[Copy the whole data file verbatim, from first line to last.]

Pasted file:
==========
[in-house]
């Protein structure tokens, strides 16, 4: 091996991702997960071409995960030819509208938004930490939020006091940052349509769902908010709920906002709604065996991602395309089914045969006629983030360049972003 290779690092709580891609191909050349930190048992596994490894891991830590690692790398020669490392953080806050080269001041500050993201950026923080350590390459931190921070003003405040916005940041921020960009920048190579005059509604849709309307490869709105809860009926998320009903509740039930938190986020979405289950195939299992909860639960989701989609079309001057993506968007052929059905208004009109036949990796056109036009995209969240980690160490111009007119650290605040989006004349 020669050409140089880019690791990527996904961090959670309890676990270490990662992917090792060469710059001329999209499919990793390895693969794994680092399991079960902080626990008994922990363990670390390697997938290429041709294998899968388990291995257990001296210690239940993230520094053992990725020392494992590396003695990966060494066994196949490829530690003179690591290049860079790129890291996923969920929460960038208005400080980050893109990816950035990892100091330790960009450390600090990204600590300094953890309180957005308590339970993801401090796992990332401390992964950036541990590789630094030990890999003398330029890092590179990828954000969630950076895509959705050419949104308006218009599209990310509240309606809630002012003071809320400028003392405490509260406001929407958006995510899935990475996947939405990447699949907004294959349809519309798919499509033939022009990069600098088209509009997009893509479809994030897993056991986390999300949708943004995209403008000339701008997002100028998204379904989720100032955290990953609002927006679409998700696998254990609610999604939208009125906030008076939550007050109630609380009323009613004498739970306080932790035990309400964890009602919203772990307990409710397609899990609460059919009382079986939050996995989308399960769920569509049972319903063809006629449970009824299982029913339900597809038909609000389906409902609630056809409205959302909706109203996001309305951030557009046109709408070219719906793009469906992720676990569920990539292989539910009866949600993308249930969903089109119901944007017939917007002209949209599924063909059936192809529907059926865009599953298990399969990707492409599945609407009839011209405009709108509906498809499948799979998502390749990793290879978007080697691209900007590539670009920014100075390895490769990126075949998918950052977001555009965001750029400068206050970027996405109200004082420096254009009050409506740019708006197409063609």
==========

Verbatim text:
[in-house]
């Protein structure tokens, strides 16, 4: 091996991702997960071409995960030819509208938004930490939020006091940052349509769902908010709920906002709604065996991602395309089914045969006629983030360049972003 290779690092709580891609191909050349930190048992596994490894891991830590690692790398020669490392953080806050080269001041500050993201950026923080350590390459931190921070003003405040916005940041921020960009920048190579005059509604849709309307490869709105809860009926998320009903509740039930938190986020979405289950195939299992909860639960989701989609079309001057993506968007052929059905208004009109036949990796056109036009995209969240980690160490111009007119650290605040989006004349 020669050409140089880019690791990527996904961090959670309890676990270490990662992917090792060469710059001329999209499919990793390895693969794994680092399991079960902080626990008994922990363990670390390697997938290429041709294998899968388990291995257990001296210690239940993230520094053992990725020392494992590396003695990966060494066994196949490829530690003179690591290049860079790129890291996923969920929460960038208005400080980050893109990816950035990892100091330790960009450390600090990204600590300094953890309180957005308590339970993801401090796992990332401390992964950036541990590789630094030990890999003398330029890092590179990828954000969630950076895509959705050419949104308006218009599209990310509240309606809630002012003071809320400028003392405490509260406001929407958006995510899935990475996947939405990447699949907004294959349809519309798919499509033939022009990069600098088209509009997009893509479809994030897993056991986390999300949708943004995209403008000339701008997002100028998204379904989720100032955290990953609002927006679409998700696998254990609610999604939208009125906030008076939550007050109630609380009323009613004498739970306080932790035990309400964890009602919203772990307990409710397609899990609460059919009382079986939050996995989308399960769920569509049972319903063809006629449970009824299982029913339900597809038909609000389906409902609630056809409205959302909706109203996001309305951030557009046109709408070219719906793009469906992720676990569920990539292989539910009866949600993308249930969903089109119901944007017939917007002209949209599924063909059936192809529907059926865009599953298990399969990707492409599945609407009839011209405009709108509906498809499948799979998502390749990793290879978007080697691209900007590539670009920014100075390895490769990126075949998918950052977001555009965001750029400068206050970027996405109200004082420096254009009050409506740019708006197409063609």